8. As lung cancer strikes more and more healthy younger people, the article below got me thinking. I've always thought that environmental factors are the culprit, and the urgent call for research in the article is well-founded. https://www.researchgate.net/publication/311844520_Carbon_dioxide_toxicity_and_climate_change_a_major_unapprehended_risk_for_human_health
  9. @hillham, glad you're feeling better! The side effects of entrectinib do look daunting, but I assume you'll get an EKG and echocardiogram before starting on it. I hope you find the TKI tolerable and it does the job for you. You may want to post your experiences under the NSCLC Group/Lung Cancer Mutations/ROS1 heading here so it's easy for others to find. Fingers crossed for you.
  10. Dona, you're in the twilight zone right now, and waiting can be excruciating. So let's take it one step at a time. Insomnia and anxiety are natural reactions to your shocking diagnosis. Your mind is going to race with all these thoughts. I was like that too for a while. You'll need to get a biopsy to determine what kind of cancer this may be and also whether a genetic mutation is the cause. This genetic/biomarker testing is essential but can take weeks to get results. I assume you'll be meeting with a pulmonologist soon too. The oncologist can prescribe something for insomnia/anxiety, so don't hesitate to ask. I've found lorazepam to be helpful for both. While you wait for all your test results, you may want to address those open items that are bothering you. It will give you something else to focus on and will be one less thing to worry about when you start treatment. Especially make an advance directive/health care proxy if you don't already have one. Every medical institution will ask for a copy. It's just good planning that everyone, even healthy people, should do. When I was diagnosed in October 2019, my primary physician told me that lung cancer isn't a death sentence anymore. Of course, I didn't believe her. But you know what, for me she was right. Today I am NED (No Evidence of Disease) and doing well, with my next regular PET scan coming up at the end of the month. All of us have been where you are today. Once you get your treatment plan, you'll be able to start moving forward.
  11. I think it was a combination of location (lower left lung) plus lymph node involvement.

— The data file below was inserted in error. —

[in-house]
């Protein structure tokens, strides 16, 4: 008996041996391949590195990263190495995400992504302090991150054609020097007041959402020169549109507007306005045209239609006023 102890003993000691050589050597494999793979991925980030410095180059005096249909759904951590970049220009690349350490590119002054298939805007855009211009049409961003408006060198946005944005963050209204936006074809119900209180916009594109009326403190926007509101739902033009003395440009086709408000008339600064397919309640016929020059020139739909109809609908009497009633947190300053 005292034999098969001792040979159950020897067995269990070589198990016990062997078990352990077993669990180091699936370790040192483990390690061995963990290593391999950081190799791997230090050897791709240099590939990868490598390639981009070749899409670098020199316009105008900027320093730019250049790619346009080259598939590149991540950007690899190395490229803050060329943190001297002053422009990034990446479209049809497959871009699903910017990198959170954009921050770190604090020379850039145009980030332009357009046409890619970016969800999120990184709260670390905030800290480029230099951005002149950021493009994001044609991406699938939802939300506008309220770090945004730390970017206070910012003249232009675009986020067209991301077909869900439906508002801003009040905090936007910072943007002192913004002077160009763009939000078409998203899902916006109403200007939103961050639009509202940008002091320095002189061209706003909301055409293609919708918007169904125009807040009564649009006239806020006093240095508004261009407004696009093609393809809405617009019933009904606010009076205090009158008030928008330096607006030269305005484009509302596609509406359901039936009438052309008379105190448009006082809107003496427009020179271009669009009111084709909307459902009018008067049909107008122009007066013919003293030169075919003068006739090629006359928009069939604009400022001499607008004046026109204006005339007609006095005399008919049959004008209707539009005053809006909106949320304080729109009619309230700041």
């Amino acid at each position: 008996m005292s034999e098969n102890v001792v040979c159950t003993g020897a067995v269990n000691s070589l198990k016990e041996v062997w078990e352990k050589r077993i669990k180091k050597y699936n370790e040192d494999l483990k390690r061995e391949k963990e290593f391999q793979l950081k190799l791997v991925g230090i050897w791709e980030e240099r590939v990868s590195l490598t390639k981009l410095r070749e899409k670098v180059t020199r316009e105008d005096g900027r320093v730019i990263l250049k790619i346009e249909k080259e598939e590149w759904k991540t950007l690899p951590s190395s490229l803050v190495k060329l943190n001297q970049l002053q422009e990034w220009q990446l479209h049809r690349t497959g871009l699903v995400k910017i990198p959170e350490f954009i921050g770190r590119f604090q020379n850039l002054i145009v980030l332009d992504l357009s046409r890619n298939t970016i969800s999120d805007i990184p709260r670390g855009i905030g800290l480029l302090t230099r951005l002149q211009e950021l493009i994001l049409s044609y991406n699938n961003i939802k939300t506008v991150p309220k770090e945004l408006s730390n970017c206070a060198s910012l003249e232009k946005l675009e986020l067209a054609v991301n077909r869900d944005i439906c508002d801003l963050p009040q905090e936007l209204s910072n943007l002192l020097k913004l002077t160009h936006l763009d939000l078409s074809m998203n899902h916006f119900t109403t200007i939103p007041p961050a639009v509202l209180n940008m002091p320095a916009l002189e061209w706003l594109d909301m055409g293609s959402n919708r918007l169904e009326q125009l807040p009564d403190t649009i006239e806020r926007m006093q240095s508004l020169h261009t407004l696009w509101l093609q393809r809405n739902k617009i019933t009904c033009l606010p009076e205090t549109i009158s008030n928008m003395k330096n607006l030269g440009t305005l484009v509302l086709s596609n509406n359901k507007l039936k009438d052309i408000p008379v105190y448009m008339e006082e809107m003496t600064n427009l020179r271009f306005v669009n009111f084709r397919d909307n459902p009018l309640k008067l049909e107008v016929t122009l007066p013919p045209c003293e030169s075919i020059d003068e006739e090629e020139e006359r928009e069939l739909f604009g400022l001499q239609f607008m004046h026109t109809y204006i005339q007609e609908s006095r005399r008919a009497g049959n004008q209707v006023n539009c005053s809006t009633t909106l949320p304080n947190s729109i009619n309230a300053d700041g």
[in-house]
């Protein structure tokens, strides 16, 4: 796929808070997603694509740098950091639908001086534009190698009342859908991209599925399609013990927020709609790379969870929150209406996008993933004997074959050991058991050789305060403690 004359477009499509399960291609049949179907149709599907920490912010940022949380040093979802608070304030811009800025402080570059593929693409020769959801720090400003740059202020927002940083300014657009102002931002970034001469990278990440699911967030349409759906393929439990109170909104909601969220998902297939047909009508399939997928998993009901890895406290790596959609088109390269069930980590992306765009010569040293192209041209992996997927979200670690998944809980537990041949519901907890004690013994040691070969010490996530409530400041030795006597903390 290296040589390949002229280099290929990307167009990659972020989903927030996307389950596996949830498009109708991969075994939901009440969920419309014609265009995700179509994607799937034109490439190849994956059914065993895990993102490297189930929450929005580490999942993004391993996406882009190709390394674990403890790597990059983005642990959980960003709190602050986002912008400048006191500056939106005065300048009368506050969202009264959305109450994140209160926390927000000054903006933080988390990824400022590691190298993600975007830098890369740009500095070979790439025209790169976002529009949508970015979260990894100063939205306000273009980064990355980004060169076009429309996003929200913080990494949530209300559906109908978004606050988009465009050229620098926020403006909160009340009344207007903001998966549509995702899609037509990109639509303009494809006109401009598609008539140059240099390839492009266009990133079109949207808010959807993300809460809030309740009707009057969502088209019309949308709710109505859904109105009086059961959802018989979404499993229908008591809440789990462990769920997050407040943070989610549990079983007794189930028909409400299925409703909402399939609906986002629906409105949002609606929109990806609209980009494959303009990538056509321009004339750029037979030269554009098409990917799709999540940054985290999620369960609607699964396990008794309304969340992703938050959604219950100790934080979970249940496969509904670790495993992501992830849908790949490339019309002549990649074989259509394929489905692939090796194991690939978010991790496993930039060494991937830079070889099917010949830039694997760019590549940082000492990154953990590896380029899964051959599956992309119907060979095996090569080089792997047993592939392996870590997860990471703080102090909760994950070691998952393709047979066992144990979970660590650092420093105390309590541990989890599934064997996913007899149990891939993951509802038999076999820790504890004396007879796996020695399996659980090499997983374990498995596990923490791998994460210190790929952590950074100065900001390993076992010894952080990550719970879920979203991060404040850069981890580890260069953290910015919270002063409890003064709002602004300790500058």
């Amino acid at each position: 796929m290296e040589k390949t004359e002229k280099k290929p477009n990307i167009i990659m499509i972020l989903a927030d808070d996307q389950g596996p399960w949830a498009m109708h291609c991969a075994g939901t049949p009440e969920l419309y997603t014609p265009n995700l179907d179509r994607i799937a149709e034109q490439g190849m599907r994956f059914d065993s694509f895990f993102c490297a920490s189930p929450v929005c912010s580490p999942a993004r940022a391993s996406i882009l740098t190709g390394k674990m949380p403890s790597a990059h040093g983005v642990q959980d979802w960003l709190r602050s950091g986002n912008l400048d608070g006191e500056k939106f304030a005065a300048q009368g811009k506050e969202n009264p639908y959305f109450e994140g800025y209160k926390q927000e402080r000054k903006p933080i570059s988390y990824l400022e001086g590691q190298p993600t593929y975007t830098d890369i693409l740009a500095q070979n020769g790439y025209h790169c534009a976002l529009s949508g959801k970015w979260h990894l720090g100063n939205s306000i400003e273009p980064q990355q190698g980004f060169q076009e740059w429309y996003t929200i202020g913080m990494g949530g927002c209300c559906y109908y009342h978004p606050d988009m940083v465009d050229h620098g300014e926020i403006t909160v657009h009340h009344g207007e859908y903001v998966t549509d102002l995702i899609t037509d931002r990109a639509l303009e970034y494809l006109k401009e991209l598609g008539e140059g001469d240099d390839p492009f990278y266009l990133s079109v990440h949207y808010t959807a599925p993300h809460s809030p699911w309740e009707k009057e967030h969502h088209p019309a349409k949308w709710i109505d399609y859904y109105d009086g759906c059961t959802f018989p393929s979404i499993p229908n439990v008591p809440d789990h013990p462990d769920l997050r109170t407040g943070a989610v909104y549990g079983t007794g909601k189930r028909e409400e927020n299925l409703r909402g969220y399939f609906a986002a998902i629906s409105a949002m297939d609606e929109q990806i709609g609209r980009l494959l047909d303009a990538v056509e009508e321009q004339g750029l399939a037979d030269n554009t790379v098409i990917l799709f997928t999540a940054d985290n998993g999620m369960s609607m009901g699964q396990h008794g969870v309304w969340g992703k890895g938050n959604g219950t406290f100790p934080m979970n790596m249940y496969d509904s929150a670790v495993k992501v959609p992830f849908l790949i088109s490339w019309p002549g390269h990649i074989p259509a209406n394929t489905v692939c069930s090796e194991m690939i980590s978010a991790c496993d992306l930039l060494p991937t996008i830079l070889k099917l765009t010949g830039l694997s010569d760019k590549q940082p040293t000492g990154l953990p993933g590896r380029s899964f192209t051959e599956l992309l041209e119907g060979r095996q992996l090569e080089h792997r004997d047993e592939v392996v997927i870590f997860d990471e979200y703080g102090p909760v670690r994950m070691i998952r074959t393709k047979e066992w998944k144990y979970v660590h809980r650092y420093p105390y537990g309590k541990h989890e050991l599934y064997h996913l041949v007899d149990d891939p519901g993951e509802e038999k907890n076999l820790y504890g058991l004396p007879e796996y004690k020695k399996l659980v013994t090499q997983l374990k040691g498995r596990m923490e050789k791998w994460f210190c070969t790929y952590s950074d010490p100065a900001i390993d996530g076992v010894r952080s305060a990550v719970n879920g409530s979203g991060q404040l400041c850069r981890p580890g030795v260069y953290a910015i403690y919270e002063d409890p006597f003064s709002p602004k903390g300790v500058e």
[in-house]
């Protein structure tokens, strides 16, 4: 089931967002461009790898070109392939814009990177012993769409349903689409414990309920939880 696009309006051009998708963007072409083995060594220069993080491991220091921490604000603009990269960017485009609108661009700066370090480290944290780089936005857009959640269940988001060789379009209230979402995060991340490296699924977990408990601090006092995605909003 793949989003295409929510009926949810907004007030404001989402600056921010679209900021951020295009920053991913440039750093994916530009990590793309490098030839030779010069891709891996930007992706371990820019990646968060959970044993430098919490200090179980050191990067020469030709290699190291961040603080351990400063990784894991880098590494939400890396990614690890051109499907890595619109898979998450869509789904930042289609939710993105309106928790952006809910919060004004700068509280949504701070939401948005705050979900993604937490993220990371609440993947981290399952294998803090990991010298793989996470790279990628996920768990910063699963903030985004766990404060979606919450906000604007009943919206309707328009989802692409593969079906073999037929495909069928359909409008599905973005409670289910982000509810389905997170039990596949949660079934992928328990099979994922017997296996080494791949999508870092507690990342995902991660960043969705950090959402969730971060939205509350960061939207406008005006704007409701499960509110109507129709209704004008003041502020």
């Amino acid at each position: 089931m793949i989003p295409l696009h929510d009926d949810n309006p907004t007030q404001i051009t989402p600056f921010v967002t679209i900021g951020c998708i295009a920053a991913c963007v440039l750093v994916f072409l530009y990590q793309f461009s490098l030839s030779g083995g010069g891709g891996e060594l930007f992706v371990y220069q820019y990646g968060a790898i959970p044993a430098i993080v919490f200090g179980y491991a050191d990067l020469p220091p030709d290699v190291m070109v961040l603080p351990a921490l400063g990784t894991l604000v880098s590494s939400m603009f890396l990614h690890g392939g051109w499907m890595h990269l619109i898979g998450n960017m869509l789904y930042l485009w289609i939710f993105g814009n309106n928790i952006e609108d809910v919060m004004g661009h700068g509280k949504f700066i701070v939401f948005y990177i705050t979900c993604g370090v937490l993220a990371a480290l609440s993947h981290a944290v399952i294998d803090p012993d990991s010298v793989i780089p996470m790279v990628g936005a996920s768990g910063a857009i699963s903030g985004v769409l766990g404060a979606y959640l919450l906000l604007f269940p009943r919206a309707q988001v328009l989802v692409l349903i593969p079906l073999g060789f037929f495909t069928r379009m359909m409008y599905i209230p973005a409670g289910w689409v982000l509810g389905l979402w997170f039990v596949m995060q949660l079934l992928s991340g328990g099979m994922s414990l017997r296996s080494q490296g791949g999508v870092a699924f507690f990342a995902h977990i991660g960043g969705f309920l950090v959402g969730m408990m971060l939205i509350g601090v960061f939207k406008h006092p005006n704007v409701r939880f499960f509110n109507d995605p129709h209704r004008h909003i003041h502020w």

12. Pam, your brother should also get biomarker testing to determine if there is a gene mutation causing his NSCLC. My pulmonologist performed a bronchoscopy for biopsy and biomarker testing. These days, some mutations are treated with a targeted drug, even for early stage cancer. A chemo schedule depends on the diagnosis. For my Stage IIIB NSCLC, I had 6 infusions of carboplatin and taxol over the course of 6 weeks (one infusion per week), coinciding with 30x radiation over the same period. Unlike Tom, I was not a candidate for surgery. After that, I started a daily targeted therapy pill for my EGFR mutation in March 2020 and will stay on that drug indefinitely. One year later, I was NED (No Evidence of Disease), and my next PET scan is at the end of this month. I believe that all of the treatments have contributed to my survival.
  13. @BrianK, I personally do not believe you can starve cancer by following a high protein/low carb diet. I was on a keto diet for most of 2019, and while I lost weight, I was diagnosed with Stage 3b NSCLC in October of that year. But I do know people who follow different types of diets. Do whatever makes you comfortable.
  14. Paul, there is a lot of discussion about off-label or repurposed drugs. Some oncologists are open to them, some are not. Examples in the EGFR world are aspirin, atorvastatin (cholesterol), metformin (diabetes) and others. I asked my oncologist what he thought but since I'm NED he doesn't want to make any changes. It certainly doesn't hurt to explore these options. Glad you're looking for an integrative medicine physician.